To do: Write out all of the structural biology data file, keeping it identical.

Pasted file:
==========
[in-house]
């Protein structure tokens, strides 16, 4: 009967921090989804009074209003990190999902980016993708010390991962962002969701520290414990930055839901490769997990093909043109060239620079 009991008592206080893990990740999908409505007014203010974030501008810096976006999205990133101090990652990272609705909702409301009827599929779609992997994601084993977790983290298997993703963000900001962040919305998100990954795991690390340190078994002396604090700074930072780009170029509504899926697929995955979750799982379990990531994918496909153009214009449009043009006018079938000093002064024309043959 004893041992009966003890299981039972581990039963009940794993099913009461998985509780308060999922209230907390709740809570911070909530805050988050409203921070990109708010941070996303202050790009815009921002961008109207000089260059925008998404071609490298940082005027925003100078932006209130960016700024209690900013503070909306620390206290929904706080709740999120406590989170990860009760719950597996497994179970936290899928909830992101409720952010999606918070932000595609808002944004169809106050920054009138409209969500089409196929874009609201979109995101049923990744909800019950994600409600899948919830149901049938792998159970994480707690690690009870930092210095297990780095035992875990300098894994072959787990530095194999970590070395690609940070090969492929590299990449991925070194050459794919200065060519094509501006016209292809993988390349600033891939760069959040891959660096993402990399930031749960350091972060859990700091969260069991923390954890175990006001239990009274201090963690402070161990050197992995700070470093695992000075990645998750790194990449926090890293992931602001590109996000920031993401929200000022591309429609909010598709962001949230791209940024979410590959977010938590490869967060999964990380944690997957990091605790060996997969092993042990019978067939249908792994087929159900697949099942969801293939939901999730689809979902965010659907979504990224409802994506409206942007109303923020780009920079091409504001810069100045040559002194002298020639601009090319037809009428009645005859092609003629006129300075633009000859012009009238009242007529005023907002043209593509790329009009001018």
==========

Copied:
[in-house]
């Protein structure tokens, strides 16, 4: 009967921090989804009074209003990190999902980016993708010390991962962002969701520290414990930055839901490769997990093909043109060239620079 009991008592206080893990990740999908409505007014203010974030501008810096976006999205990133101090990652990272609705909702409301009827599929779609992997994601084993977790983290298997993703963000900001962040919305998100990954795991690390340190078994002396604090700074930072780009170029509504899926697929995955979750799982379990990531994918496909153009214009449009043009006018079938000093002064024309043959 004893041992009966003890299981039972581990039963009940794993099913009461998985509780308060999922209230907390709740809570911070909530805050988050409203921070990109708010941070996303202050790009815009921002961008109207000089260059925008998404071609490298940082005027925003100078932006209130960016700024209690900013503070909306620390206290929904706080709740999120406590989170990860009760719950597996497994179970936290899928909830992101409720952010999606918070932000595609808002944004169809106050920054009138409209969500089409196929874009609201979109995101049923990744909800019950994600409600899948919830149901049938792998159970994480707690690690009870930092210095297990780095035992875990300098894994072959787990530095194999970590070395690609940070090969492929590299990449991925070194050459794919200065060519094509501006016209292809993988390349600033891939760069959040891959660096993402990399930031749960350091972060859990700091969260069991923390954890175990006001239990009274201090963690402070161990050197992995700070470093695992000075990645998750790194990449926090890293992931602001590109996000920031993401929200000022591309429609909010598709962001949230791209940024979410590959977010938590490869967060999964990380944690997957990091605790060996997969092993042990019978067939249908792994087929159900697949099942969801293939939901999730689809979902965010659907979504990224409802994506409206942007109303923020780009920079091409504001810069100045040559002194002298020639601009090319037809009428009645005859092609003629006129300075633009000859012009009238009242007529005023907002043209593509790329009009001018």